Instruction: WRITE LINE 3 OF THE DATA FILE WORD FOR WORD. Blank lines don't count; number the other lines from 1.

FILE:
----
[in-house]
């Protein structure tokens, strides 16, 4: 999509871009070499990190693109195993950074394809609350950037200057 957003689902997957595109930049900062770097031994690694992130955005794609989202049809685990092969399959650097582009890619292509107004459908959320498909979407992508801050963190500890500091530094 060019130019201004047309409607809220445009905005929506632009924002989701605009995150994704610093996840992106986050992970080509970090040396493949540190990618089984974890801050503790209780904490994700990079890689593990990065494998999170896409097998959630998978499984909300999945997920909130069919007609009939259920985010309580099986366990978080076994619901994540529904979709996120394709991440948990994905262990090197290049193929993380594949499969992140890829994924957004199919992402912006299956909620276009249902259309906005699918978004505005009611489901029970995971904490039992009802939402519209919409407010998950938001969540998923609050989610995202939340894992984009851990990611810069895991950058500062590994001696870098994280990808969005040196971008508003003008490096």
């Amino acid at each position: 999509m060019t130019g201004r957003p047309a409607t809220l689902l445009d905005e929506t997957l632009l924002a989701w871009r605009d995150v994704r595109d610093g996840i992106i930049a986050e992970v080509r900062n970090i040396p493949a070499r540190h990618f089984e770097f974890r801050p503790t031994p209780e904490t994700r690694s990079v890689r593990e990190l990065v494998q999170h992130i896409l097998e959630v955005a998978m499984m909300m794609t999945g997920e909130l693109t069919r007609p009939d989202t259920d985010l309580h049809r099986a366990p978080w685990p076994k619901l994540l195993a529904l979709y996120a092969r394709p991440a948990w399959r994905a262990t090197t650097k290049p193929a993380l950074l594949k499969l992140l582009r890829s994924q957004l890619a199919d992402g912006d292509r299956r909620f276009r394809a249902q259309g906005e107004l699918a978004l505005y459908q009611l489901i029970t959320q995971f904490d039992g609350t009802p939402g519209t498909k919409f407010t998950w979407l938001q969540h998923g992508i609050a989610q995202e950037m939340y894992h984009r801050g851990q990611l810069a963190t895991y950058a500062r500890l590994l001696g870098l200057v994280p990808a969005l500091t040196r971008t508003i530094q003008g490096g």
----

């Amino acid at each position: 999509m060019t130019g201004r957003p047309a409607t809220l689902l445009d905005e929506t997957l632009l924002a989701w871009r605009d995150v994704r595109d610093g996840i992106i930049a986050e992970v080509r900062n970090i040396p493949a070499r540190h990618f089984e770097f974890r801050p503790t031994p209780e904490t994700r690694s990079v890689r593990e990190l990065v494998q999170h992130i896409l097998e959630v955005a998978m499984m909300m794609t999945g997920e909130l693109t069919r007609p009939d989202t259920d985010l309580h049809r099986a366990p978080w685990p076994k619901l994540l195993a529904l979709y996120a092969r394709p991440a948990w399959r994905a262990t090197t650097k290049p193929a993380l950074l594949k499969l992140l582009r890829s994924q957004l890619a199919d992402g912006d292509r299956r909620f276009r394809a249902q259309g906005e107004l699918a978004l505005y459908q009611l489901i029970t959320q995971f904490d039992g609350t009802p939402g519209t498909k919409f407010t998950w979407l938001q969540h998923g992508i609050a989610q995202e950037m939340y894992h984009r801050g851990q990611l810069a963190t895991y950058a500062r500890l590994l001696g870098l200057v994280p990808a969005l500091t040196r971008t508003i530094q003008g490096g």